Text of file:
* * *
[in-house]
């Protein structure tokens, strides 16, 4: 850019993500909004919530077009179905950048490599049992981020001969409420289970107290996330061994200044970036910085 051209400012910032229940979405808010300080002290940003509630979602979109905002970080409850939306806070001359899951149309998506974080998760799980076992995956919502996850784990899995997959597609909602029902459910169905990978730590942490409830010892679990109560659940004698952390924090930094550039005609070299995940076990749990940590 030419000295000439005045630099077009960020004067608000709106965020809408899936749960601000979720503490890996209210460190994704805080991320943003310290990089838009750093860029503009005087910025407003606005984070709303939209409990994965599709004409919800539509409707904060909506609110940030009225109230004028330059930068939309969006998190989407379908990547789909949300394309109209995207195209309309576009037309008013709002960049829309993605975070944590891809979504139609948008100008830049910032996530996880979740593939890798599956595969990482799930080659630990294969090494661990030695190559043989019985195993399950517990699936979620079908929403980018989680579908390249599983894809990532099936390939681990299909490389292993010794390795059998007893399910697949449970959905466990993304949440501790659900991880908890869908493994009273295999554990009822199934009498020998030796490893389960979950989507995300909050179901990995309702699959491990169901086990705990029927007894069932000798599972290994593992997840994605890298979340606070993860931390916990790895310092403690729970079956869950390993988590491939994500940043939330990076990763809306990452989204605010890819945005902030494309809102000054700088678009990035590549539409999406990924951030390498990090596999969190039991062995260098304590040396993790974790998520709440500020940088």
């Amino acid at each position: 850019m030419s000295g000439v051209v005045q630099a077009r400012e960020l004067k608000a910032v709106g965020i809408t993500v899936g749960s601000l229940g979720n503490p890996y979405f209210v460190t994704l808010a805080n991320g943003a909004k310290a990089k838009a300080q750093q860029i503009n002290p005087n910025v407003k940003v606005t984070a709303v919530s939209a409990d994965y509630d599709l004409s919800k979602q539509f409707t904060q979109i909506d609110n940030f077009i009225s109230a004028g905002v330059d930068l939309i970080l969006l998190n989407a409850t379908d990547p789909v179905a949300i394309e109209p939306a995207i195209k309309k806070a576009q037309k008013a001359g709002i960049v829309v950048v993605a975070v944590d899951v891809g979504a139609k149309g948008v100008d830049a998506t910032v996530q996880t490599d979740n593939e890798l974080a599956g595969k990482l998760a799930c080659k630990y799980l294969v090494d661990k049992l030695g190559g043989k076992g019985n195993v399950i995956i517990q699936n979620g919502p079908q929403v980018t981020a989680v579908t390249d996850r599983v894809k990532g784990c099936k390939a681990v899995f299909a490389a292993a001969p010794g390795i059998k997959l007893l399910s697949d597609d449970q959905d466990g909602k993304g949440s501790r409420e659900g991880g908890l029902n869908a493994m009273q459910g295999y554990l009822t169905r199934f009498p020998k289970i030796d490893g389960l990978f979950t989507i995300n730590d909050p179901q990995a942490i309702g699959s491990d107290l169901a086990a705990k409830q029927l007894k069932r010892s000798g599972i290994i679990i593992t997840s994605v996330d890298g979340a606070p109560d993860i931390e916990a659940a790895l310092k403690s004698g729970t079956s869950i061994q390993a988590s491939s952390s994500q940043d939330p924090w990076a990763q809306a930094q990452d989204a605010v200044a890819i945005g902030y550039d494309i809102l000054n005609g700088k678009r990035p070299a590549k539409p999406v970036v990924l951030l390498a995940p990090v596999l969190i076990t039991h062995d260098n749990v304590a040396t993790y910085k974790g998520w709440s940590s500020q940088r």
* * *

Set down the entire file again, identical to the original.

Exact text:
[in-house]
């Protein structure tokens, strides 16, 4: 850019993500909004919530077009179905950048490599049992981020001969409420289970107290996330061994200044970036910085 051209400012910032229940979405808010300080002290940003509630979602979109905002970080409850939306806070001359899951149309998506974080998760799980076992995956919502996850784990899995997959597609909602029902459910169905990978730590942490409830010892679990109560659940004698952390924090930094550039005609070299995940076990749990940590 030419000295000439005045630099077009960020004067608000709106965020809408899936749960601000979720503490890996209210460190994704805080991320943003310290990089838009750093860029503009005087910025407003606005984070709303939209409990994965599709004409919800539509409707904060909506609110940030009225109230004028330059930068939309969006998190989407379908990547789909949300394309109209995207195209309309576009037309008013709002960049829309993605975070944590891809979504139609948008100008830049910032996530996880979740593939890798599956595969990482799930080659630990294969090494661990030695190559043989019985195993399950517990699936979620079908929403980018989680579908390249599983894809990532099936390939681990299909490389292993010794390795059998007893399910697949449970959905466990993304949440501790659900991880908890869908493994009273295999554990009822199934009498020998030796490893389960979950989507995300909050179901990995309702699959491990169901086990705990029927007894069932000798599972290994593992997840994605890298979340606070993860931390916990790895310092403690729970079956869950390993988590491939994500940043939330990076990763809306990452989204605010890819945005902030494309809102000054700088678009990035590549539409999406990924951030390498990090596999969190039991062995260098304590040396993790974790998520709440500020940088």
């Amino acid at each position: 850019m030419s000295g000439v051209v005045q630099a077009r400012e960020l004067k608000a910032v709106g965020i809408t993500v899936g749960s601000l229940g979720n503490p890996y979405f209210v460190t994704l808010a805080n991320g943003a909004k310290a990089k838009a300080q750093q860029i503009n002290p005087n910025v407003k940003v606005t984070a709303v919530s939209a409990d994965y509630d599709l004409s919800k979602q539509f409707t904060q979109i909506d609110n940030f077009i009225s109230a004028g905002v330059d930068l939309i970080l969006l998190n989407a409850t379908d990547p789909v179905a949300i394309e109209p939306a995207i195209k309309k806070a576009q037309k008013a001359g709002i960049v829309v950048v993605a975070v944590d899951v891809g979504a139609k149309g948008v100008d830049a998506t910032v996530q996880t490599d979740n593939e890798l974080a599956g595969k990482l998760a799930c080659k630990y799980l294969v090494d661990k049992l030695g190559g043989k076992g019985n195993v399950i995956i517990q699936n979620g919502p079908q929403v980018t981020a989680v579908t390249d996850r599983v894809k990532g784990c099936k390939a681990v899995f299909a490389a292993a001969p010794g390795i059998k997959l007893l399910s697949d597609d449970q959905d466990g909602k993304g949440s501790r409420e659900g991880g908890l029902n869908a493994m009273q459910g295999y554990l009822t169905r199934f009498p020998k289970i030796d490893g389960l990978f979950t989507i995300n730590d909050p179901q990995a942490i309702g699959s491990d107290l169901a086990a705990k409830q029927l007894k069932r010892s000798g599972i290994i679990i593992t997840s994605v996330d890298g979340a606070p109560d993860i931390e916990a659940a790895l310092k403690s004698g729970t079956s869950i061994q390993a988590s491939s952390s994500q940043d939330p924090w990076a990763q809306a930094q990452d989204a605010v200044a890819i945005g902030y550039d494309i809102l000054n005609g700088k678009r990035p070299a590549k539409p999406v970036v990924l951030l390498a995940p990090v596999l969190i076990t039991h062995d260098n749990v304590a040396t993790y910085k974790g998520w709440s940590s500020q940088r």